Monday, November 26, 2012

Beer O'Clock: Ten & Then Some

Brewmaster Joel Manning

"Give a man a beer," he started, quoting his wife, "and he'll waste an hour."

"Teach the man to brew," he continued, "and he'll waste a lifetime."

Joel Manning has hardly wasted his life.

As Mill Street's brewmaster, Joel has made some amazing beer and has raised the Canadian craft-beer industry to unparallelled limits. And last Thursday, he shared his knowledge and some of his great creations with 100 guests at the tenth-anniversary brewmaster's dinner at Ottawa's Mill Street Brew Pub.

Joel, in addition to being a master brewer, is also entertaining and knowledgeable, sharing his wisdom behind beer and giving samples of some Mill Street creations that were available only at this pairing with some culinary genius. We also partook in some vintage barley wine (yes, it's beer too). The brewmaster's dinner was a 10-course evening that paired 10 beers: some of which I made notes; others, I didn't because I have either reviewed them in the past or have spoken about as favourites of mine and needed no further praise.

Sparkling Ale
The evening started out with a light beer: Sparkling Ale. This is an easy-drinking beer and it was appropriate for us to begin the dinner with it: it cleansed the palate and got us ready for our amuse bouche. Deep gold with a white head, I detected mild notes of fresh bread and hops. On the palate, this ale is clean and has a short finish.

Our amuse bouche was an interesting starter: elk tartar with juniper berries and herbs on crostini. While I enjoyed this course, my description of the elk doesn't sound appealing: there was a sliminess that coated the tongue and made everything slide down. The herbs were a great balance to the beer and the food and drink were a great match. I liked the elk and would have it again, but I'm not sure I would seek it out in the future.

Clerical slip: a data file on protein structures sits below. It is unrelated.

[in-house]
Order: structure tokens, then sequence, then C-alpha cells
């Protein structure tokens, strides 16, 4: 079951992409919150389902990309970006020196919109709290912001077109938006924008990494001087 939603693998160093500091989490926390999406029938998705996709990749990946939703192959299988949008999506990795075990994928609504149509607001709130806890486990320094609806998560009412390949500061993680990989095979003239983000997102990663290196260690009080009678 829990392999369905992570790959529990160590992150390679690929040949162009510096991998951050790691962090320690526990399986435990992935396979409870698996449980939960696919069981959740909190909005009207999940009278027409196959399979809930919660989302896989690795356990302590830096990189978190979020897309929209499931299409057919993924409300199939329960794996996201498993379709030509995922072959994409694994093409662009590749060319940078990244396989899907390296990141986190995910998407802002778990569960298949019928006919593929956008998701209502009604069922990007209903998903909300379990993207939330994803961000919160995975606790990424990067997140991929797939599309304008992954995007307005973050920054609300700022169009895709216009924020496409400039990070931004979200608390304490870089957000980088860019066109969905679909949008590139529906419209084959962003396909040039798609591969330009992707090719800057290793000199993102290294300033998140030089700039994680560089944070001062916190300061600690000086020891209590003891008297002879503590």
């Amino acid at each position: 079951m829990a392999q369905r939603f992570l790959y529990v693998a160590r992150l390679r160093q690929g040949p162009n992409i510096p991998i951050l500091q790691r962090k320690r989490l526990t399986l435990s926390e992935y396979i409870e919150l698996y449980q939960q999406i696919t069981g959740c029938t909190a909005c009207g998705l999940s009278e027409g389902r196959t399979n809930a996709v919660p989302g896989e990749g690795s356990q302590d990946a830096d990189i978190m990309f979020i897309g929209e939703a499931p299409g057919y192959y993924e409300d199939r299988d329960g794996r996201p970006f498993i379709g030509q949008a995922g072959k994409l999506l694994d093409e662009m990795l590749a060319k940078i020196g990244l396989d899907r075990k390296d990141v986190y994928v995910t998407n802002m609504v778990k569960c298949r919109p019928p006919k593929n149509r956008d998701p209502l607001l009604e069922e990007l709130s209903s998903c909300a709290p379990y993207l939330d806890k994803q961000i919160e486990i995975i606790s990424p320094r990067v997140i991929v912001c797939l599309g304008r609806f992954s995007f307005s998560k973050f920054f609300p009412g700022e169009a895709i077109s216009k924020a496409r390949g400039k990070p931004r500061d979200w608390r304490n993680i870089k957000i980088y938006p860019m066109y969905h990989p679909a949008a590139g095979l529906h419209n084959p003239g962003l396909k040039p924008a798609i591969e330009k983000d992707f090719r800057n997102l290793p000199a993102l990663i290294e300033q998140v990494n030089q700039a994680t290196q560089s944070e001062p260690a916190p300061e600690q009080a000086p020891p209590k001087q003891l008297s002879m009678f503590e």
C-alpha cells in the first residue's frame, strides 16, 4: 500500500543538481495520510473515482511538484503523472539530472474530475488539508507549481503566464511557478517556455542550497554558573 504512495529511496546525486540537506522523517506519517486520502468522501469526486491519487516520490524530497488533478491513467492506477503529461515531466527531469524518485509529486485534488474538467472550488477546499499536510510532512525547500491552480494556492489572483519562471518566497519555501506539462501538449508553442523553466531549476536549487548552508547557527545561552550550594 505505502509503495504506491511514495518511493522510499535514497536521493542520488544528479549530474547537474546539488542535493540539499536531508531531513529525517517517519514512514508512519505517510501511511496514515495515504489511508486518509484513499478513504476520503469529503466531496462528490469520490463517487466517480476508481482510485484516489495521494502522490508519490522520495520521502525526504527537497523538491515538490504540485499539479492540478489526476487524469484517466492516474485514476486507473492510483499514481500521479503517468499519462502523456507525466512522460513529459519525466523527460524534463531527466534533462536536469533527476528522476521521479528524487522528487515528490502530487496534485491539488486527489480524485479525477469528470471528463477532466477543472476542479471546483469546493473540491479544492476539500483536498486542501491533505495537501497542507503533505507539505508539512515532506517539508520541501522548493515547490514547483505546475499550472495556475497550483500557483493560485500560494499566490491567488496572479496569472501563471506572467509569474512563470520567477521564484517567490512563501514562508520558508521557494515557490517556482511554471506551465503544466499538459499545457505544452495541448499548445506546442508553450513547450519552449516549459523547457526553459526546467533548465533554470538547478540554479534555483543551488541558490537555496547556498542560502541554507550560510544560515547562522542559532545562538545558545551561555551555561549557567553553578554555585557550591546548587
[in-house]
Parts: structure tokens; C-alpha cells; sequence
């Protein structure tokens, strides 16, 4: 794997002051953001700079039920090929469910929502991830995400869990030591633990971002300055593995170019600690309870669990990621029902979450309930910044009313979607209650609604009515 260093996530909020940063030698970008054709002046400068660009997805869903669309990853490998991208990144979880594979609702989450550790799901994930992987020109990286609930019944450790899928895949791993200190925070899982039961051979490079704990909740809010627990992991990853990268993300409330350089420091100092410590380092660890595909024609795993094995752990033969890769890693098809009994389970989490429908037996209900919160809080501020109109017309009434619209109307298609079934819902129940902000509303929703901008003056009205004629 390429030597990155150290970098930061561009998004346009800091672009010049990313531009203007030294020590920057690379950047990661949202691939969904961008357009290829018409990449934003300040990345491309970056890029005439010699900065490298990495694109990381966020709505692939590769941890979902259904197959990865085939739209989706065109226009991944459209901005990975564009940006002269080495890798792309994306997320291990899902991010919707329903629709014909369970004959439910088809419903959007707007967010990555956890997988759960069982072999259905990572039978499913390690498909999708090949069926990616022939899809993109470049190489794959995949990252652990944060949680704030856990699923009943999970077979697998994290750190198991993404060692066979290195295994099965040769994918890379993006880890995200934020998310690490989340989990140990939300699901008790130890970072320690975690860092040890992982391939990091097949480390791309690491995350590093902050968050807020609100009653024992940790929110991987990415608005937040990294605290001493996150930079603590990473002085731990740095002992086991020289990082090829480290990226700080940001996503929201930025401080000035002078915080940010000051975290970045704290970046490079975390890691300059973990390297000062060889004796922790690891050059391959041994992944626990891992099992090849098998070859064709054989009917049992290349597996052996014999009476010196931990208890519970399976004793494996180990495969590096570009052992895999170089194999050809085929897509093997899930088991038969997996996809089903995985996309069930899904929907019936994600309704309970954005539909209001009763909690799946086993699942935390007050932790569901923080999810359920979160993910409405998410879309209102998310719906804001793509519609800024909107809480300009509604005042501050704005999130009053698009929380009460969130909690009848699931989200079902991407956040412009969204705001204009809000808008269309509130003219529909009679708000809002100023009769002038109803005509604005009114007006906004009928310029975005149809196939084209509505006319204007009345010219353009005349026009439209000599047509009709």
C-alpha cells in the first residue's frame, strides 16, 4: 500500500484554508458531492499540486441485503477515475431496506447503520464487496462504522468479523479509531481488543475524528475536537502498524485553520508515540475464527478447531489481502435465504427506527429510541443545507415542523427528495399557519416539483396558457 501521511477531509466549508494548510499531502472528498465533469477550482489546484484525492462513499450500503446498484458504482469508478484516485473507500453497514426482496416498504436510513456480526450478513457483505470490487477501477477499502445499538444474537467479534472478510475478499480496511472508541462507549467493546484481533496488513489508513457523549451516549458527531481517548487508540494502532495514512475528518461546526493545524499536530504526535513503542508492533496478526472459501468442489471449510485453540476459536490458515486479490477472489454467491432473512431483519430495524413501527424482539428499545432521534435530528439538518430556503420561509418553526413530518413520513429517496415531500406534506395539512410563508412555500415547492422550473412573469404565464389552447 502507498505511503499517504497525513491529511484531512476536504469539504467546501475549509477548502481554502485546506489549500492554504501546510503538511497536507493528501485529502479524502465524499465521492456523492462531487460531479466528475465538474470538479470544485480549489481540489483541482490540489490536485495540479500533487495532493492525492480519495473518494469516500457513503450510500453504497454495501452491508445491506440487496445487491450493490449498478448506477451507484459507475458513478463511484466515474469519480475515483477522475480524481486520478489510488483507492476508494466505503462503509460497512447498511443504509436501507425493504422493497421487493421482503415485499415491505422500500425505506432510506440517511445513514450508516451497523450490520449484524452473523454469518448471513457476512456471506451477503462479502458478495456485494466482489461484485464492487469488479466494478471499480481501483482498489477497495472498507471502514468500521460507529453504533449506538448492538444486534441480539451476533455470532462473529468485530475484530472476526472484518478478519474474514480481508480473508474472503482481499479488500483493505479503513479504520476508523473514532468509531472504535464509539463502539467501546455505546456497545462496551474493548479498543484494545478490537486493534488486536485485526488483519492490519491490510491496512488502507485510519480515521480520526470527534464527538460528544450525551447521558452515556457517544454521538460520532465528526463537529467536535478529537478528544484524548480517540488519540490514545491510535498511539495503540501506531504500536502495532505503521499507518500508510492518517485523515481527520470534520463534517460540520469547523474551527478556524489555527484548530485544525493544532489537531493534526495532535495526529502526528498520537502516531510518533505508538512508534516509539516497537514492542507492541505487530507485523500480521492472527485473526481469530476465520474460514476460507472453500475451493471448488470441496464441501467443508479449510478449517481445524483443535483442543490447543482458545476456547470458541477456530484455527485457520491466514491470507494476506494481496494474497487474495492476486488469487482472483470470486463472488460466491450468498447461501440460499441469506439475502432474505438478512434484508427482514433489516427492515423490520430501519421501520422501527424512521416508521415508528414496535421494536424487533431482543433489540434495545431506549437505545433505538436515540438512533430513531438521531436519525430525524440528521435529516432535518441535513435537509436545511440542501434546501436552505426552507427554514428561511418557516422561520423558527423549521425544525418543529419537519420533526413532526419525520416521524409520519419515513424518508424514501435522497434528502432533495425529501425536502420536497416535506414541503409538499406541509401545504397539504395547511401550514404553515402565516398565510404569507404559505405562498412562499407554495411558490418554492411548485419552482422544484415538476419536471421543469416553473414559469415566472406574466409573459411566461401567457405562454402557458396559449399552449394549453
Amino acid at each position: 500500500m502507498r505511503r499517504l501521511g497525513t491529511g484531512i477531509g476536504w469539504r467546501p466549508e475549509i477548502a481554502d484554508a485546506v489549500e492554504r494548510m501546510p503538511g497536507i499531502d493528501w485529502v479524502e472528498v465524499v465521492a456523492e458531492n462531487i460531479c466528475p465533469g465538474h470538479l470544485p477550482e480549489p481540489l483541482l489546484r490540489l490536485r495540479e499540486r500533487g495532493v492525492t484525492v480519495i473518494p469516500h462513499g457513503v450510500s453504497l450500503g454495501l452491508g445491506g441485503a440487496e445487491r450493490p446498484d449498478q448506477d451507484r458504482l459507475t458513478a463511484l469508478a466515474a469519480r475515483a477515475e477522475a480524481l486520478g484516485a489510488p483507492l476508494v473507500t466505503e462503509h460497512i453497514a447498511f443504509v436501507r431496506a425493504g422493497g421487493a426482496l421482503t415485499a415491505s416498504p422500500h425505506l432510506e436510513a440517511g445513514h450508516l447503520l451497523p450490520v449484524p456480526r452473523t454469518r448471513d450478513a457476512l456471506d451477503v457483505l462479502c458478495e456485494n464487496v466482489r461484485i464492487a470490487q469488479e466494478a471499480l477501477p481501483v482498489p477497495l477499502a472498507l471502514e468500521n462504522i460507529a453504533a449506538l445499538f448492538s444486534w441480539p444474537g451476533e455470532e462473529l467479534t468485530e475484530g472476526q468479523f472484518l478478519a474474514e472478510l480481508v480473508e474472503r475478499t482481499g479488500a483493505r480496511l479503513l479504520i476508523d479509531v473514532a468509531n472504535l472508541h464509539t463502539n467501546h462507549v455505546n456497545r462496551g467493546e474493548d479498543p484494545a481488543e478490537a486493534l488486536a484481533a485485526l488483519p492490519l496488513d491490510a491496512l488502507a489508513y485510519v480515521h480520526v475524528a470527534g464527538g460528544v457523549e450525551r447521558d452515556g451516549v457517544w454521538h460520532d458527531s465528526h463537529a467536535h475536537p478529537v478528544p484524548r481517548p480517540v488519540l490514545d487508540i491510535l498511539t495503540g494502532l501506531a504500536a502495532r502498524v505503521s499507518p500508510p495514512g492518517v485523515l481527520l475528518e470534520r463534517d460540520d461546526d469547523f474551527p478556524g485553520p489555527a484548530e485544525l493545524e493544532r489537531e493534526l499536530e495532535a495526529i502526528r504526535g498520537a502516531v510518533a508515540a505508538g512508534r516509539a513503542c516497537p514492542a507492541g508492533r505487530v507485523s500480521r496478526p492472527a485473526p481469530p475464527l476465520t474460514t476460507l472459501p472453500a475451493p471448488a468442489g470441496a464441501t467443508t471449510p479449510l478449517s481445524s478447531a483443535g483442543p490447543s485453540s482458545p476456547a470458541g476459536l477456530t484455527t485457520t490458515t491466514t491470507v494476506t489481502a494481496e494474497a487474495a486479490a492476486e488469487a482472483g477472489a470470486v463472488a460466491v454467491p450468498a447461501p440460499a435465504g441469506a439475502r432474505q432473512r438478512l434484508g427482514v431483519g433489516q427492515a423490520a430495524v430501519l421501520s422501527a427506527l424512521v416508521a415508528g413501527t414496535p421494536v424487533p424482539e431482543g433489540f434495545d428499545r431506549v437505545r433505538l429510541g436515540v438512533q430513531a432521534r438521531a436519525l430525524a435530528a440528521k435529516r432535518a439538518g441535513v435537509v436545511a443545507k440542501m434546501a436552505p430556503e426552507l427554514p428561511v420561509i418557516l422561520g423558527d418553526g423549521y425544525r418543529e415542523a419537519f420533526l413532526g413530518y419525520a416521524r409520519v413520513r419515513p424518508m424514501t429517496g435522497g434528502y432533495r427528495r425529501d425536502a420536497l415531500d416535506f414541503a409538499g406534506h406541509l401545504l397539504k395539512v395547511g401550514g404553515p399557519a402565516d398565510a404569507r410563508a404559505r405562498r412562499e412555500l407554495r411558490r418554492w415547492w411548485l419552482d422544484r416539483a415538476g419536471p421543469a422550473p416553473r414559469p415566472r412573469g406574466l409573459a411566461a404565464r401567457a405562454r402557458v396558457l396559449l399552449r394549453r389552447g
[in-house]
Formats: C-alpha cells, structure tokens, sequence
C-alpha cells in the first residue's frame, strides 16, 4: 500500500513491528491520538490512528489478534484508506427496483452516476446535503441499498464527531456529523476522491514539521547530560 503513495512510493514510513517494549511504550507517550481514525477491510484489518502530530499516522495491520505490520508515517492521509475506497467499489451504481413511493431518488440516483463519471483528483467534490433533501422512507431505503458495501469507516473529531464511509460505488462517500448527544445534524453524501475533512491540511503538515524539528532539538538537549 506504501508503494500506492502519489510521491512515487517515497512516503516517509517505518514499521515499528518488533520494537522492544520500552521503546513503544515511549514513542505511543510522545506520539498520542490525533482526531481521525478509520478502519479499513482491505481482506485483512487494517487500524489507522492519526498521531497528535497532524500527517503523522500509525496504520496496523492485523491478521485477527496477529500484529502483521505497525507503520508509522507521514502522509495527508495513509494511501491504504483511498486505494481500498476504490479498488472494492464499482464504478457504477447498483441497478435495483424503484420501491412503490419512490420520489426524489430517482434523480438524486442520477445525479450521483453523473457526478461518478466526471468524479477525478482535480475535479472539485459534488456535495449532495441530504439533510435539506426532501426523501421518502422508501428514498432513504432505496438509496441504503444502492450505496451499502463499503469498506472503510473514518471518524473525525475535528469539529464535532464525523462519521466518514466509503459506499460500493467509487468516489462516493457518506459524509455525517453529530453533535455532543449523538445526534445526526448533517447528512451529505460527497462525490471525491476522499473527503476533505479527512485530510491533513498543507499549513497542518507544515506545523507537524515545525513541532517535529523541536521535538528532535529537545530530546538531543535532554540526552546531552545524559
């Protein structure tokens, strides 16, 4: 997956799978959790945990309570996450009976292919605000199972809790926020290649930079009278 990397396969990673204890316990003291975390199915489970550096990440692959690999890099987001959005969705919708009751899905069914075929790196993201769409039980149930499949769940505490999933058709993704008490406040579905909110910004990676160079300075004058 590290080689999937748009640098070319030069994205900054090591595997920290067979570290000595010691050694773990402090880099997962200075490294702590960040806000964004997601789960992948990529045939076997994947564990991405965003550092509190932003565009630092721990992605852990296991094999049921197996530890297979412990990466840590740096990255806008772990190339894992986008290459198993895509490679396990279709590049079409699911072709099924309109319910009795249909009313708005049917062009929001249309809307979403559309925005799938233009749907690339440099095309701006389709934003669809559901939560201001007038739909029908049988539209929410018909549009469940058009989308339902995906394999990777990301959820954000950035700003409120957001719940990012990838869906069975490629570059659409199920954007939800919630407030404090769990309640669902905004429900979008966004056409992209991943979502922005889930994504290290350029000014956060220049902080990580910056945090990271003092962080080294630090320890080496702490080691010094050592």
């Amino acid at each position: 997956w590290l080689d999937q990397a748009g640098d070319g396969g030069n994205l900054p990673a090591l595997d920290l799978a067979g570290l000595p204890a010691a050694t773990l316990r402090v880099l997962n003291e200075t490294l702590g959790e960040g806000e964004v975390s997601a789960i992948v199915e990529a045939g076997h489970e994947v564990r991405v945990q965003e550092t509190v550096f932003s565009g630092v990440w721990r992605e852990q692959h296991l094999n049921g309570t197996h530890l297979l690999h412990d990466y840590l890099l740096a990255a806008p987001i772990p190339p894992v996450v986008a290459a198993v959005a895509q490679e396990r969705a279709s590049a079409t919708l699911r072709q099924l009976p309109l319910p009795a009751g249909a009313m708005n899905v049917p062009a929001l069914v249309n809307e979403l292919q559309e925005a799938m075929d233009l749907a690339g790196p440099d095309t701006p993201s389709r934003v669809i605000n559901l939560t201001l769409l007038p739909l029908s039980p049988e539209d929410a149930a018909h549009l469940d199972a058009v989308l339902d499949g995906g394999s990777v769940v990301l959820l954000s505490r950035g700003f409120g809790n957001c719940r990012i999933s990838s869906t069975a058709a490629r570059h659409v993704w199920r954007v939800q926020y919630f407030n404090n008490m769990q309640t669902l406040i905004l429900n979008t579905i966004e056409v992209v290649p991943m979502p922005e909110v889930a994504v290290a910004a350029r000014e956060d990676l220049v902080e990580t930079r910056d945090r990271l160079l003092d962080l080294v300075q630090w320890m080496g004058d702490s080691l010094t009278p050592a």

Elk tartar
Organic Lager
The second course gave us a popular beer by Mill Street: their Organic Lager. Pale straw in colour with a white head, I detected buttered popcorn on the nose and a slight malt in the mouth, ending with a short, light finish. it is the first beer that Mill Street ever made.

This beer was paired with a shaved asparagus and fennel salad with baby arugula and grape tomatoes. The dressing was a citrus vinaigrette with orange wedges and pine nuts. Although I don't tend to like asparagus, I didn't taste them in this shredded fashion and I enjoyed this salad. I did, however, find the citrus in the vinaigrette to be a little strong for the lager, but this was a fresh course that I would gladly eat again.

Salad course
Dopple Pils
Third up was a Dopple Pils. Amber-gold in colour with a thin, white head, I didn't get much off the nose. In the mouth, however, I was immediately hit with big hops and flavours of grapefruit, with a strong (but not overpowering) alcohol finish. This was a strong beer, at 7.2 percent ABV.

The food pairing was awesome: a Thai-inspired shrimp and scallop ceviche in coconut water with Thai chillies, lime juice, Thai basil, and an infusion of kaffir lime.

Seafood ceviche
This was an amazing appetizer. Lori, who isn't a seafood lover, thoroughly enjoyed this course. We both found that it married well with the hops of the pilsner. Awesome course.